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NEW YORK FASHION WEEK

Highlights of the runway shows

A rundown of happenings, including a scandal at Yigal Azrouel, Twitter mania and stiletto malfunctions.

February 22, 2009|Adam Tschorn

The runway rectangle may be the focus of New York Fashion Week, but discovering next season's go-to trends is just the tip of the Swarovski crystal when it comes to the doings of the style tribe that descends on the Big Apple. And since we've had our stylish boots on the ground here for eight frigid February days, we thought it only fair to share some of the fashion folderol.

Ashley Dupre's Yigal maneuver

Dupre, the aspiring singer who was at the center of the Eliot Spitzer call-girl scandal, turned up unexpectedly in the front row of designer Yigal Azrouel's runway show, which set flashbulbs popping, tongues wagging and, ultimately, heads rolling. Azrouel, who had not invited Dupre, promptly canned PR firm People's Revolution, which had given her the spot.

Tabloids rumbled that People's owner Kelly Cutrone, fresh off a stint on "The Hills," with a recently inked deal to develop her own reality show, had somehow orchestrated it all -- for the sake of publicity. (Cutrone, in the colorful language of sailors and longshoremen, denied the charge.)

The funny thing is, the brouhaha has given the designer more name recognition than an uneventful runway show ever could have.

Fashion all a-Twitter

Where's Anna Wintour? Who sits where, what starts when and who's wearing what? From sightings of Benicio del Toro reading poetry to reports of flyaway footwear on the runway ("We have a Loub[iton] down!" read one post), the fashion flock turned the micro-blogging phenomenon known as Twitter into a weeklong wire service for the wardrobe set, firing off 140-character missives (that's called "tweeting") from front rows, after-parties and presentations. And those weren't just press thumbs flying either, with retailers such as Nordstrom and Bluefly joining the Twittersphere. Alas, no Twittering model types -- and they're the ones with all the down-time in hair and makeup.

Armani takes Fifth (Avenue) on celebs

The biggest constellation of style stars on either side of the Bryant Park tents this season gathered inside a 43,000-square-foot, glass-clad, futuristic-looking temple of Italianate luxury at the corner of 56th Street and Fifth Avenue, where Giorgio Armani himself hosted the likes of Victoria Beckham, Leonardo DiCaprio, Alicia Keyes, Mayor Michael Bloomberg -- not to mention the PETA protesters dressed as rabbits outside -- at the opening of his new four-floor flagship store. Becks, Bloomberg and bunnies -- who could ask for more?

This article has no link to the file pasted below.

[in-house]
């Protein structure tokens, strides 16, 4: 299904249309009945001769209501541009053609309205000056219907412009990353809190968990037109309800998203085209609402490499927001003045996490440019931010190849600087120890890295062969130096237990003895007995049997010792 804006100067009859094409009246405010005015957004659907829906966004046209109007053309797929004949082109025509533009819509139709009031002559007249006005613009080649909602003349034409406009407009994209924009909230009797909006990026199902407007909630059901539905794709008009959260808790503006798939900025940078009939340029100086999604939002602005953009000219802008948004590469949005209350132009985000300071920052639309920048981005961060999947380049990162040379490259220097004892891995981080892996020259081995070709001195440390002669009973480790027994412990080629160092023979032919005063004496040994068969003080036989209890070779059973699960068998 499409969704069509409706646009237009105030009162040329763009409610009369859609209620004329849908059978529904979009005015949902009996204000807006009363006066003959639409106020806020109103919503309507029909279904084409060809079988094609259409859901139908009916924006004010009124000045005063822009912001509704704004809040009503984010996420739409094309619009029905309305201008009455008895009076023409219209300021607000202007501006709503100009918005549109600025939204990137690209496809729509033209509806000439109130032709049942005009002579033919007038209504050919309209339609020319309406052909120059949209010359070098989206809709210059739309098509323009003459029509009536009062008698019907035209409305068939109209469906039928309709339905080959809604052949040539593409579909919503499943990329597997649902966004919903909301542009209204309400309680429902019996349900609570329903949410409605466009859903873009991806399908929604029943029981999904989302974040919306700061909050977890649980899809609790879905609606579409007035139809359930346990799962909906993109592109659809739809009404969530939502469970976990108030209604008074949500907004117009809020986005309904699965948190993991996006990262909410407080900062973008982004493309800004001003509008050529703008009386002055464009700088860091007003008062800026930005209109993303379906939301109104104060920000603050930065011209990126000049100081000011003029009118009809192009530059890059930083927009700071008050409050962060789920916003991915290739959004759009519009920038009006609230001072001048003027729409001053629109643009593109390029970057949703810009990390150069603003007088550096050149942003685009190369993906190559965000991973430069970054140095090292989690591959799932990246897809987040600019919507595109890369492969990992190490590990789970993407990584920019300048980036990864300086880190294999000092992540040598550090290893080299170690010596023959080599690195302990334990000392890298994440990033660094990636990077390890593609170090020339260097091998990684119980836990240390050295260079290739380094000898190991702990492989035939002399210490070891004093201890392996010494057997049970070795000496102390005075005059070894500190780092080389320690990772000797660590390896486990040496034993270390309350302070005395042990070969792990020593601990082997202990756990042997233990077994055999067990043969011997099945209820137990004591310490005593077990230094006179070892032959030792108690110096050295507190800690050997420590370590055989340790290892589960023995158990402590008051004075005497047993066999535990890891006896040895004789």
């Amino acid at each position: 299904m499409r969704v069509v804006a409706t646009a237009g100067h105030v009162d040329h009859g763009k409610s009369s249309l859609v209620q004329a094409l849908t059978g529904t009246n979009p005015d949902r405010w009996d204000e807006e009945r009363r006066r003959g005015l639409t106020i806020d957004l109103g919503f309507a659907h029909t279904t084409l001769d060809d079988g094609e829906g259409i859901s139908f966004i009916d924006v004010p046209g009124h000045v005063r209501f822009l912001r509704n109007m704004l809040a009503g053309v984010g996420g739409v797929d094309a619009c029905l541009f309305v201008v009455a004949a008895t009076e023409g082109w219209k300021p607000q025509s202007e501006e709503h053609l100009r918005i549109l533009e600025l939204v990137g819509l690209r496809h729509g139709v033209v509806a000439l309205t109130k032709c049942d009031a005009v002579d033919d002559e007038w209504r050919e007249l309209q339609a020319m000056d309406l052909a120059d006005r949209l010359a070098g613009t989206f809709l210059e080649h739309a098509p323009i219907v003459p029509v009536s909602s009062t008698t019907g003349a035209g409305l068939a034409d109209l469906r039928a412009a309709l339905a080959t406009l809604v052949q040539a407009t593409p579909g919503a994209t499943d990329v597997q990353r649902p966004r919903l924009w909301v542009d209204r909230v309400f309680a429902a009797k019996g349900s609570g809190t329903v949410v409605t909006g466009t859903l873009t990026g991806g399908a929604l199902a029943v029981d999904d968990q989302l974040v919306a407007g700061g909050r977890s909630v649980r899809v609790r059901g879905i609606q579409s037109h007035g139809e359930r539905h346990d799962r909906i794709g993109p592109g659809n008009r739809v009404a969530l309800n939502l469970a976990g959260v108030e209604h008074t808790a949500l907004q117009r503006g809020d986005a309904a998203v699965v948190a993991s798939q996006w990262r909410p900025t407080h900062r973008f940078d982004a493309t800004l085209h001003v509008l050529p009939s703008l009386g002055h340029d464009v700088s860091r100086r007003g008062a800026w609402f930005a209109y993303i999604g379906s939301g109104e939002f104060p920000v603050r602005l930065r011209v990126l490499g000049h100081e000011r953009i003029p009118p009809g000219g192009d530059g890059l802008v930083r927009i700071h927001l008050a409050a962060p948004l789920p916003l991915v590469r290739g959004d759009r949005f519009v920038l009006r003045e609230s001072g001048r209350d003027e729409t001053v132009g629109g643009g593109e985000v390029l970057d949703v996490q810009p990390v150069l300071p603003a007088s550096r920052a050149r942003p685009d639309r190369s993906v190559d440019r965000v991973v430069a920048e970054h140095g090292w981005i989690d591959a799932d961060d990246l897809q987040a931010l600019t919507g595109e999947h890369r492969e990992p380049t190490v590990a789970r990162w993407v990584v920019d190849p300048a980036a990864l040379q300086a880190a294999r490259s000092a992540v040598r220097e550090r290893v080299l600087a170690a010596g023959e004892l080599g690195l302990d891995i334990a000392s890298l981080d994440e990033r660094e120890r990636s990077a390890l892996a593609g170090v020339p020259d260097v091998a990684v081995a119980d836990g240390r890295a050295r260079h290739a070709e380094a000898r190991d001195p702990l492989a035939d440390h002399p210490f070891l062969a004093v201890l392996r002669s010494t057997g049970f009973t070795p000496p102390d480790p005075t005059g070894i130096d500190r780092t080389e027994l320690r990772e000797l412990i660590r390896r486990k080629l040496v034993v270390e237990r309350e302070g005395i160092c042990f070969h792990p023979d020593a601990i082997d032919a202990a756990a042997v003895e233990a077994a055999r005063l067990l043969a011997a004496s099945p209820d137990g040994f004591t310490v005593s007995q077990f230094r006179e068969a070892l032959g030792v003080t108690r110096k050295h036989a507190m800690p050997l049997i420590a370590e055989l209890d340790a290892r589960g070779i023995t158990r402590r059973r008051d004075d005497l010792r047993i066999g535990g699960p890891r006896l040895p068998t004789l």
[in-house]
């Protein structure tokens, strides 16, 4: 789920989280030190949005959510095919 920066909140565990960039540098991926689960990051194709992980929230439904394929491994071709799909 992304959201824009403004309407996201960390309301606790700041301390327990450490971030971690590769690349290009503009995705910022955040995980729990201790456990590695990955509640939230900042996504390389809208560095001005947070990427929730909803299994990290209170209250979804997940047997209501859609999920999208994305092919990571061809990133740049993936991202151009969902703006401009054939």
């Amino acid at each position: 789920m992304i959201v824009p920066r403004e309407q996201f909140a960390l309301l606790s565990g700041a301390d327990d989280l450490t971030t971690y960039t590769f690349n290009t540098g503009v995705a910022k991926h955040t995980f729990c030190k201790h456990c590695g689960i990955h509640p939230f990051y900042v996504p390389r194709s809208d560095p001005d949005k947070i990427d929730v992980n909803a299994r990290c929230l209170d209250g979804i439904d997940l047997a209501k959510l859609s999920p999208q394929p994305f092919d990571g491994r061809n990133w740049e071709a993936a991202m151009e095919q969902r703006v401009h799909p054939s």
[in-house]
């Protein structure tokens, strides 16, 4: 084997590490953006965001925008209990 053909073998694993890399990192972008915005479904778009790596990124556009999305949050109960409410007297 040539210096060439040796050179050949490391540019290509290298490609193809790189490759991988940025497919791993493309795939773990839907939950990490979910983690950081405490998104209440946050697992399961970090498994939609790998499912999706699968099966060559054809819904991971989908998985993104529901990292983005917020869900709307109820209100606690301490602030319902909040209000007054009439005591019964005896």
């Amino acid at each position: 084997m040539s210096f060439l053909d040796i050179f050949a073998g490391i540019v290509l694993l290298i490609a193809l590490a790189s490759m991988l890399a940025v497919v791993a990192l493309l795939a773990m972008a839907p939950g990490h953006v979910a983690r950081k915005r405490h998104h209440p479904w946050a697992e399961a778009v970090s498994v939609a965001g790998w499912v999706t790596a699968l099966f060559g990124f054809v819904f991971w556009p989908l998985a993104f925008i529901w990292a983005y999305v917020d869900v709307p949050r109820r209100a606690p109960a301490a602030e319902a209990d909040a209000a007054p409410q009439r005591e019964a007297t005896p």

Early-bird Marc Jacobs tweaks the tardy

At Fashion Week anywhere in the world, a show starting "on time" means the plastic is pulled off the runway anywhere from 20 to 40 minutes after what's printed on the invitation. The perennially unpunctual Marc Jacobs proved himself the master of time, space and dimension this season by unexpectedly starting his show two minutes early, with a handful of seats still empty.

Model mishaps

This season seemed to bring an inordinate number of mishaps and near misses to the catwalk clique. In addition to jettisoned shoes and missed cues, there were some nearly vaudeville-worthy performances.

One was at Trovata, where, on a candle-lit runway the size of an average living room, two male models managed to get utterly lost and nearly collided in the center of the room, causing one to arch an eyebrow in a rare display of emotion.

And the Herve Leger by Max Azria show hosted a two-model pileup when a pair of long and talls managed to topple off their snakeskin stilettos on the wooden runway.

--

adam.tschorn@latimes.com

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